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Pipelining: Basic and Intermediate Concepts

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1 Pipelining: Basic and Intermediate Concepts
CSCI/ EENG – W01 Computer Architecture 1 Prof. Babak Beheshti Pipelining: Basic and Intermediate Concepts Slides based on the PowerPoint Presentations created by David Patterson as part of the Instructor Resources for the textbook by Hennessy & Patterson CS252 S05

2 What Is A Pipeline? Pipelining is used by virtually all modern microprocessors to enhance performance by overlapping the execution of instructions. A common analog for a pipeline is a factory assembly line. Assume that there are three stages: Welding Painting Polishing For simplicity, assume that each task takes one hour.

3 What Is A Pipeline? If a single person were to work on the product it would take three hours to produce one product. If we had three people, one person could work on each stage, upon completing their stage they could pass their product on to the next person (since each stage takes one hour there will be no waiting). We could then produce one product per hour assuming the assembly line has been filled.

4 Characteristics Of Pipelining
If the stages of a pipeline are not balanced and one stage is slower than another, the entire throughput of the pipeline is affected. In terms of a pipeline within a CPU, each instruction is broken up into different stages. Ideally if each stage is balanced (all stages are ready to start at the same time and take an equal amount of time to execute.) the time taken per instruction (pipelined) is defined as: Time per instruction (unpipelined) / Number of stages

5 Characteristics Of Pipelining
The previous expression is ideal. We will see later that there are many ways in which a pipeline cannot function in a perfectly balanced fashion. In terms of a CPU, the implementation of pipelining has the effect of reducing the average instruction time, therefore reducing the average CPI. EX: If each instruction in a microprocessor takes 5 clock cycles (unpipelined) and we have a 4 stage pipeline, the ideal average CPI with the pipeline will be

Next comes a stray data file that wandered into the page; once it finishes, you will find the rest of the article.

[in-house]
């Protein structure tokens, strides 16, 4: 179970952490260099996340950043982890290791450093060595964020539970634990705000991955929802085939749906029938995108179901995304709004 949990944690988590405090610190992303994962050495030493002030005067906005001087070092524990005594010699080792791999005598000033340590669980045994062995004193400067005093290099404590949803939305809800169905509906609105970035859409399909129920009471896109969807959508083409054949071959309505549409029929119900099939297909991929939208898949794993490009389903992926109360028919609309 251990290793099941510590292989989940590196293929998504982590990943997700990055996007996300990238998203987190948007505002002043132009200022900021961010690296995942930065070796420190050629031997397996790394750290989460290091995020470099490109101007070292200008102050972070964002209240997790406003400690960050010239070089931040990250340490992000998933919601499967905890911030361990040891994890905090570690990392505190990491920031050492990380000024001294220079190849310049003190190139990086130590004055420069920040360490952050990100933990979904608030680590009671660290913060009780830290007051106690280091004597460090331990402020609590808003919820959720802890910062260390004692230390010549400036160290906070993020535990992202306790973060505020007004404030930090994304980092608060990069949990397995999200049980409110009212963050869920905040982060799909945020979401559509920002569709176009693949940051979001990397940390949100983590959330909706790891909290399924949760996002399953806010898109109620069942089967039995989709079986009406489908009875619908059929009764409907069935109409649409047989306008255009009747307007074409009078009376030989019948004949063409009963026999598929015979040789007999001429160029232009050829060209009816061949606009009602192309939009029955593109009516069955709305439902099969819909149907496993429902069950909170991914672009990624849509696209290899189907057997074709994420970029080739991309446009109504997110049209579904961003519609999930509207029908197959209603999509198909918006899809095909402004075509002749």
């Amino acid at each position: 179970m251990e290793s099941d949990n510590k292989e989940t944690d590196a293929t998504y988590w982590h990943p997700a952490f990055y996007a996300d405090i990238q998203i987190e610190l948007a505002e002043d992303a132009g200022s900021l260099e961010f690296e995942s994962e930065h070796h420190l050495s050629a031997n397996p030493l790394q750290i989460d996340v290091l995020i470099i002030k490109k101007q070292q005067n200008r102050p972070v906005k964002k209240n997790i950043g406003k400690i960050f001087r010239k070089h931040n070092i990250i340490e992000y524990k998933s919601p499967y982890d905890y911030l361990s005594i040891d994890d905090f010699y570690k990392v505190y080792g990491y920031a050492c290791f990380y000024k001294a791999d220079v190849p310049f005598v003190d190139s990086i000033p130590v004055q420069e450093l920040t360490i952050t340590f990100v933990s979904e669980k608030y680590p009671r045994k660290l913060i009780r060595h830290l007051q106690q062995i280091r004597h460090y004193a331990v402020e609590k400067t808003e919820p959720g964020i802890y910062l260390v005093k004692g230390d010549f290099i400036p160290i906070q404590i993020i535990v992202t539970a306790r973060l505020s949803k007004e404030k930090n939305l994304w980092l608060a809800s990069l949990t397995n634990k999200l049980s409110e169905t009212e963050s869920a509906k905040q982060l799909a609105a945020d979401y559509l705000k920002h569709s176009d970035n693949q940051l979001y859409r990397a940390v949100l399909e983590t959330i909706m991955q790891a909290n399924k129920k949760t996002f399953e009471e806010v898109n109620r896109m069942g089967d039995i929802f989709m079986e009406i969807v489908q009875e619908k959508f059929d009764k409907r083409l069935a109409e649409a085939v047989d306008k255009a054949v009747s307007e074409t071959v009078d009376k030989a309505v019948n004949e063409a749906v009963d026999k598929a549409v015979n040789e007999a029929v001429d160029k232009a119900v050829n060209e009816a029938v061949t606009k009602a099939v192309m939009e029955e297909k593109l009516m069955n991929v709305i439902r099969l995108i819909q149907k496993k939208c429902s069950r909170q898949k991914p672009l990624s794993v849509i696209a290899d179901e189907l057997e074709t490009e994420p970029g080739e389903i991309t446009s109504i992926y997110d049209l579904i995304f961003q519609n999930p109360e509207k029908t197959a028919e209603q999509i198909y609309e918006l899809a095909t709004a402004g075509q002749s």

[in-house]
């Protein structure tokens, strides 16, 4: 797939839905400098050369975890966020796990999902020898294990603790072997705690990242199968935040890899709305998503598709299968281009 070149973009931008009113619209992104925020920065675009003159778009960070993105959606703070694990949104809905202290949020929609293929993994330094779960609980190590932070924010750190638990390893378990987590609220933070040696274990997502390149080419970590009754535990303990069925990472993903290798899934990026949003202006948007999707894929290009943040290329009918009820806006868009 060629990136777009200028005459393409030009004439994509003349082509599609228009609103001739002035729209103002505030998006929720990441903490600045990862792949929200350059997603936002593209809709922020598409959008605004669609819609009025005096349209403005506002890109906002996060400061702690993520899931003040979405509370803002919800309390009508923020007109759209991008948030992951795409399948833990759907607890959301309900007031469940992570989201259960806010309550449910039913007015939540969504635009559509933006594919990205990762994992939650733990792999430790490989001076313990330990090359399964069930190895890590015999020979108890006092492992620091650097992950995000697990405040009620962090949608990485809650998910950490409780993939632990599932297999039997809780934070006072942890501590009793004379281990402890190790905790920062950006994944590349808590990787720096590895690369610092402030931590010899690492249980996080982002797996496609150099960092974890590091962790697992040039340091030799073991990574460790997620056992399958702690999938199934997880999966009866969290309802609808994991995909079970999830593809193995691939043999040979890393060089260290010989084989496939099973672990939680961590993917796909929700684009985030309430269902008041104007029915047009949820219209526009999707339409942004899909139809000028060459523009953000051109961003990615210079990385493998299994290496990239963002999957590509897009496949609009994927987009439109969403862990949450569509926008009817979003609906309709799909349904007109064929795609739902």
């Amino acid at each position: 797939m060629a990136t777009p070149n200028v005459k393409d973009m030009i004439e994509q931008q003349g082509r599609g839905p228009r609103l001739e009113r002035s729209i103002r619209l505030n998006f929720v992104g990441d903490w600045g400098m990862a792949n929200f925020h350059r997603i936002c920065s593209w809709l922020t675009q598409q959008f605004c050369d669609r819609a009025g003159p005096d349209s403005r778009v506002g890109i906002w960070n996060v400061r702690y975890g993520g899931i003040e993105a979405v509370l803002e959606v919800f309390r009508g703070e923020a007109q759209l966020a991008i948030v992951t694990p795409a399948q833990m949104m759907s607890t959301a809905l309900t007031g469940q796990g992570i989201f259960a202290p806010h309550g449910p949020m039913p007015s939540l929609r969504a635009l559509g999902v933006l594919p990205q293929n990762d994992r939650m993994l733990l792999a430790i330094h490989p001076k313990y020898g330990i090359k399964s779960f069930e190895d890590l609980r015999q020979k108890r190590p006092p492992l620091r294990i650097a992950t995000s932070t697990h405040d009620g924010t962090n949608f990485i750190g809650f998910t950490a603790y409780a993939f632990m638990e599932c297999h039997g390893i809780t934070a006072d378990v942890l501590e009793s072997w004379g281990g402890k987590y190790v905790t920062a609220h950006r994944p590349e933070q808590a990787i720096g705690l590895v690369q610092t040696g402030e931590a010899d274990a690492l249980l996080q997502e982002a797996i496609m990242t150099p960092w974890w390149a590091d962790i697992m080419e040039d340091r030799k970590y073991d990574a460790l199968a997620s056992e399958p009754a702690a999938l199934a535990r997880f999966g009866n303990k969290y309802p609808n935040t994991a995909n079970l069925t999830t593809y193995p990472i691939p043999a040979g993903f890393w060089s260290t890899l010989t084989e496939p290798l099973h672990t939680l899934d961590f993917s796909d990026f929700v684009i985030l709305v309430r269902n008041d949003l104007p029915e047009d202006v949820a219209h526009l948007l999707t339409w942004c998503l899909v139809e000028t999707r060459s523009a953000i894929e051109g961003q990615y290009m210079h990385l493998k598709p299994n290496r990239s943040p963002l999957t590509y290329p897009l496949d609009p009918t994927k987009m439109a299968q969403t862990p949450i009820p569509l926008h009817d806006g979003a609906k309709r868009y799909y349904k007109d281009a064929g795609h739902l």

6 RISC Instruction Set Basics (from Hennessey and Patterson)
Properties of RISC architectures: All ops on data apply to data in registers and typically change the entire register (32-bits or 64-bits). The only ops that affect memory are load/store operations. Memory to register, and register to memory. Load and store ops on data less than a full size of a register (32, 16, 8 bits) are often available. Usually instructions are few in number (this can be relative) and are typically one size.

7 RISC Instruction Set Basics Types Of Instructions
ALU Instructions: Arithmetic operations, either take two registers as operands or take one register and a sign extended immediate value as an operand. The result is stored in a third register. Logical operations AND OR, XOR do not usually differentiate between 32-bit and 64-bit. Load/Store Instructions: Usually take a register (base register) as an operand and a 16-bit immediate value. The sum of the two will create the effective address. A second register acts as a source in the case of a load operation.

8 RISC Instruction Set Basics Types Of Instructions (continued)
In the case of a store operation the second register contains the data to be stored. Branches and Jumps Conditional branches are transfers of control. As described before, a branch causes an immediate value to be added to the current program counter. Appendix A has a more detailed description of the RISC instruction set. Also the inside back cover has a listing of a subset of the MIPS64 instruction set.

9 RISC Instruction Set Implementation
We first need to look at how instructions in the MIPS64 instruction set are implemented without pipelining. We’ll assume that any instruction of the subset of MIPS64 can be executed in at most 5 clock cycles. The five clock cycles will be broken up into the following steps: Instruction Fetch Cycle Instruction Decode/Register Fetch Cycle Execution Cycle Memory Access Cycle Write-Back Cycle

10 Instruction Fetch (IF) Cycle
The value in the PC represents an address in memory. The MIPS64 instructions are all 32-bits in length. Figure 2.27 shows how the 32-bits (4 bytes) are arranged depending on the instruction. First we load the 4 bytes in memory into the CPU. Second we increment the PC by 4 because memory addresses are arranged in byte ordering. This will now represent the next instruction. (Is this certain???)

11 Instruction Decode (ID)/Register Fetch Cycle